American University of Beirut

​​​Dear friends and colleagues of the AUB community,

Tackling coronavirus and anxiety

The novel coronavirus COVID-19 comes from a family of viruses that include the common cold, and the vast majority of people infected will experience nothing worse than cold symptoms, if that. The concern is that older people, and people with heart or lung conditions, or diabetes, can become seriously ill or even die after being infected. It is also highly contagious, which accounts for the rapid spread from the original source of the outbreak in China. Like any virus, responsibility for containing COVID-19 rests with us individuals as much as with health authorities, and for this reason AUB has decided to take a lead in trying to raise public awareness. This will help protect the vulnerable and give biomedical researchers the time they need to understand the pathology of the virus and develop treatment.


Let me begin, therefore, by relaying the World Health O​rganization's 10 basic rules to prevent the spread of the disease:

  1. Clean your hands regularly with alcohol-based hand rub, or soap and water.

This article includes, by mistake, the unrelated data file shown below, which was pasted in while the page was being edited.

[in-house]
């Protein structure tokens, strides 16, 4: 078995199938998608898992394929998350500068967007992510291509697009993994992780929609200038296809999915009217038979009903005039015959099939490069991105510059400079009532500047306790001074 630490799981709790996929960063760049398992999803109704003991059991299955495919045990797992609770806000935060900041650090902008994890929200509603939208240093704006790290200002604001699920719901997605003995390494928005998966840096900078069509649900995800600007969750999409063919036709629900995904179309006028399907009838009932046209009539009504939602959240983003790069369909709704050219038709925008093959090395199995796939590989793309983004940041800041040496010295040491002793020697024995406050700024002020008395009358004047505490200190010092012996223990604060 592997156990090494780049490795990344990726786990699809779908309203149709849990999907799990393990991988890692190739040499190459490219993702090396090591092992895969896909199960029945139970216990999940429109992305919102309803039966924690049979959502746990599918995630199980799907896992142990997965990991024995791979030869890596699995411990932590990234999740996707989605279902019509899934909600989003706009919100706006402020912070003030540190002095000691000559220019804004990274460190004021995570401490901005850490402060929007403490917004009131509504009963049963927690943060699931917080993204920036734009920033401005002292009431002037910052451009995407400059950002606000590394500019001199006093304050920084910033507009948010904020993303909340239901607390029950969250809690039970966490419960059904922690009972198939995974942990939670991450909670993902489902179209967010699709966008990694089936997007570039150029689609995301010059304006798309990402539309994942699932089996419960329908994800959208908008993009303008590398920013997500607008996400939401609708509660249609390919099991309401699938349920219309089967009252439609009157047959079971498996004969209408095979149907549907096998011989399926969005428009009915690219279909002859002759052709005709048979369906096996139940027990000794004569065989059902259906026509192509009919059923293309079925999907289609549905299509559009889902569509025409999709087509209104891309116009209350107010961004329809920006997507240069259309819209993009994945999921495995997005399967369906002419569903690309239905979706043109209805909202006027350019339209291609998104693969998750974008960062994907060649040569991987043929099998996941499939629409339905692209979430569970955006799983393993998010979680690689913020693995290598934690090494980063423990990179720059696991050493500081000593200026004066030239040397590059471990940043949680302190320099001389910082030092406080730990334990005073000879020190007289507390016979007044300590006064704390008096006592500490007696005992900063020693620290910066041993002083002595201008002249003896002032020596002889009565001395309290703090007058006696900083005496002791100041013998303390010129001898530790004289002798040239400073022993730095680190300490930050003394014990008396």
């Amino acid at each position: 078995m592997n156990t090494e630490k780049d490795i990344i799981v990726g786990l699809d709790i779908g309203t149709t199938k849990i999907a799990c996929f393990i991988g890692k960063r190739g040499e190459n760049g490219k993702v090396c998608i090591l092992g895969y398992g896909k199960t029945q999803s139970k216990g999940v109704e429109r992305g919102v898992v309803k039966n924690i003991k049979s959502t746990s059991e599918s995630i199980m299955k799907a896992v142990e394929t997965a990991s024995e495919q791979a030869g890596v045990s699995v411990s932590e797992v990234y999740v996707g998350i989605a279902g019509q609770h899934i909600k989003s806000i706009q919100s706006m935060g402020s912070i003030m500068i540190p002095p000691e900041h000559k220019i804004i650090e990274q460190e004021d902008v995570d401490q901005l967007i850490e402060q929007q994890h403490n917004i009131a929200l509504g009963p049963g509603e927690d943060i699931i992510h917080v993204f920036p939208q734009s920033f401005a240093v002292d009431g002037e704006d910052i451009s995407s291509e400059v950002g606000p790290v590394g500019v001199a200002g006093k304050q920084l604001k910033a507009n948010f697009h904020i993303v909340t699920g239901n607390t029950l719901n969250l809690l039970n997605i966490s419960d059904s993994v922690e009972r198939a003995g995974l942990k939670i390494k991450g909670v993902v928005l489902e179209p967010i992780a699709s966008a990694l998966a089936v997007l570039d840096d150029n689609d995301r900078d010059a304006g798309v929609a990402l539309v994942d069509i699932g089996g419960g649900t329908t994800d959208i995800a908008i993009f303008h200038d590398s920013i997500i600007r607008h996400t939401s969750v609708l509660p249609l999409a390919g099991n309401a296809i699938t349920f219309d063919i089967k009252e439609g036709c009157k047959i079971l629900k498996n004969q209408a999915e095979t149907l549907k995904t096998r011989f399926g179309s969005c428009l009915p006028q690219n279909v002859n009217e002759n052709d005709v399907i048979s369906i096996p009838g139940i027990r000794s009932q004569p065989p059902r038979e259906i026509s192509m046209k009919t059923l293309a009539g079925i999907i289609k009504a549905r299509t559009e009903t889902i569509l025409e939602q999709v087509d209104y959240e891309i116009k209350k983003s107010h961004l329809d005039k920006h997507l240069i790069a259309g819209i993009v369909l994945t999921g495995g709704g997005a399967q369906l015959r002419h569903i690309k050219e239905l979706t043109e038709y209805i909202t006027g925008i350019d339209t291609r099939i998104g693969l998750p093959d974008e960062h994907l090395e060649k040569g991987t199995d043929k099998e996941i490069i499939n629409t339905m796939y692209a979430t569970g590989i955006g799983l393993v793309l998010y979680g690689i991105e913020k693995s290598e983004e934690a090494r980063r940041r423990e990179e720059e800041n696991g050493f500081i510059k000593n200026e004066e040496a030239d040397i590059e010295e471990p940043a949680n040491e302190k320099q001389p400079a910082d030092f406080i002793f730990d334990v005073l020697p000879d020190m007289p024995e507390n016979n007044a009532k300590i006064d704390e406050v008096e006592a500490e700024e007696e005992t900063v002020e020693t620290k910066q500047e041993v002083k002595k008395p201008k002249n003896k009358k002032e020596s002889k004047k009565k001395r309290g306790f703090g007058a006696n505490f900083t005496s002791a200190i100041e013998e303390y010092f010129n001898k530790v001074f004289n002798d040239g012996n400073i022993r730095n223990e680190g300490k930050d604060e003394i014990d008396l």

2. Disinfect surfaces regularly at home and in the workplace.
  3. Learn about COVID-19 symptoms (fever, dry cough, and shortness of breath)​
  4. Avoid travel if you have a fever or cough.
  5. Do not cough or sneeze into your hand. Use your sleeve, or a tissue which you should quickly dispose of.
  6. People with higher risk (over 60 years or with pre-existing conditions) may wish to avoid crowded areas to limit exposure to people who are sick.
  7. If you feel unwell, call your doctor first rather than going to a health center.
  8. If you are sick, eat and sleep separately from family.
  9. If you develop shortness of breath, call your doctor immediately.
  10. It is normal to feel anxious if you live somewhere affected by COVID-19. Don't panic, but find out how to avoid infection and not infect others.